Some rooms naturally lend themselves to certain patterned flooring materials. “Checkerboard tile is great in entryways. I love mixing that with wood. We’re also seeing a lot of checkerboards on patios and outdoors while handmade tiles are really big in bathrooms right now,” says Ireland. The classic pattern of parquet or herringbone is great in a dining room or study, but can also be used in a living room or throughout the entire home.

“Any time I take on a project, I like to think of the building architecture and try to stick to that,” says Marco Zamora, a designer and creator with the Instagram account @want.zamora who renovated his 1920s French-style building in Los Angeles with peel and stick checkered tiles. “Patterned flooring is not specific to one area or generation, it’s more of a nod to older design and architecture across the globe.”

A patterned floor can work in any style of home. in “You can choose a sleeker marble to match a more modern home, versus an older home, you may want to use a more classic look like hardwood herringbone,” says Slingerland.

How Much Does Patterned Flooring Cost?

Patterned flooring usually costs more than traditional flooring due to the detailed woodwork or tile cutting involved. Some companies make parquet flooring in engineered hardwood and luxury vinyl plank at a comparable price to nonpatterned floors of the same material. However, most patterned flooring is a premium price compared with traditional flooring options.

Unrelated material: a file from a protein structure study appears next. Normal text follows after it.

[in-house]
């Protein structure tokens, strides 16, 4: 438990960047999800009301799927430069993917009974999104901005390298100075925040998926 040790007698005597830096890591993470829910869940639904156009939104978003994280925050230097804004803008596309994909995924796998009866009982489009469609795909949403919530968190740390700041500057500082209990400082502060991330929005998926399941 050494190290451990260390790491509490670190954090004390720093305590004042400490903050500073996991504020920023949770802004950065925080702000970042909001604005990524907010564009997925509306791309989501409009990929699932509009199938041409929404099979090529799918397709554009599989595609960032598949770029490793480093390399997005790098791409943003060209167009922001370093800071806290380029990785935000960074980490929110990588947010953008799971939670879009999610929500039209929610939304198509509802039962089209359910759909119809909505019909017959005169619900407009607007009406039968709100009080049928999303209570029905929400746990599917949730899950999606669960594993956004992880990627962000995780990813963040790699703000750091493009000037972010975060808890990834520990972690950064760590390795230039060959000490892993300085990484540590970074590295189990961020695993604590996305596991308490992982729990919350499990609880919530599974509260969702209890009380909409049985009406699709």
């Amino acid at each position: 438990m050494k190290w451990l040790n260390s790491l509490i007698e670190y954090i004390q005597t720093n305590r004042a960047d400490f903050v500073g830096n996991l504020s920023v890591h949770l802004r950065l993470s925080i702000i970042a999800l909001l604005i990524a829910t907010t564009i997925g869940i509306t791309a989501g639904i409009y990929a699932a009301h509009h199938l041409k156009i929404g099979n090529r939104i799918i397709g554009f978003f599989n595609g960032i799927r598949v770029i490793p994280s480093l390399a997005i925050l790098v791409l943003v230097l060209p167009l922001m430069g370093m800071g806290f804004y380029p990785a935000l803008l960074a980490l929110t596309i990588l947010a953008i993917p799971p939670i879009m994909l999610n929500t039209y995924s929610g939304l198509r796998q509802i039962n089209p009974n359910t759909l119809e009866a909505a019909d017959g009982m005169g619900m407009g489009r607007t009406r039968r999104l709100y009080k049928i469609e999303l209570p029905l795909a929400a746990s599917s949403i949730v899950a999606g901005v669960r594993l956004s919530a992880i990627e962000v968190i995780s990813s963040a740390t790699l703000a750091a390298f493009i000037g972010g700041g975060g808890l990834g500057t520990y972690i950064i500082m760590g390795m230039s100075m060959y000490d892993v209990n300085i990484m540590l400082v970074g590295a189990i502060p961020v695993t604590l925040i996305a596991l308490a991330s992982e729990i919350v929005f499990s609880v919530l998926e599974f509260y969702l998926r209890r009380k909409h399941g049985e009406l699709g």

Expect to pay around 80% to 90% more for a patterned luxury vinyl plank or hardwood. Tile is usually a more expensive flooring option. The tile material impacts pricing. For example, marble will cost more than ceramic tiles. Patterned tiles can also be more challenging to install due to the detail of laying the cut tiles.

[READ: 5 Outdated Design Trends That Are Aging Your Home]

Is Patterned Flooring Right For You?

Flooring is a fairly permanent home improvement. You can always change out flooring, but it’s an expensive job. Replacing flooring also requires you to remove things like cabinets or vanities in bathrooms, which could increase costs further. Understandably, some homeowners may be hesitant to install patterned flooring.

“If you’re nervous about adding patterned flooring, start in smaller rooms, like the laundry room or a powder room,” says Slingerland. If you are renting and can’t make permanent changes to flooring or simply want to test the waters, try using peel and stick tiles to create patterned flooring.

Zamora added peel and stick tiles to the existing tile flooring in his rental kitchen. It matched the style of his home but the burgundy tiles added more color and made it feel more personalized, he says.

With temporary solutions like peel and stick tiles, you can go bold with color like Zamora did and change it without spending a lot of time or money. However, if you’re going the permanent route, it’s better to stick to neutral, timeless colors and go bold with wall paint or crown molding.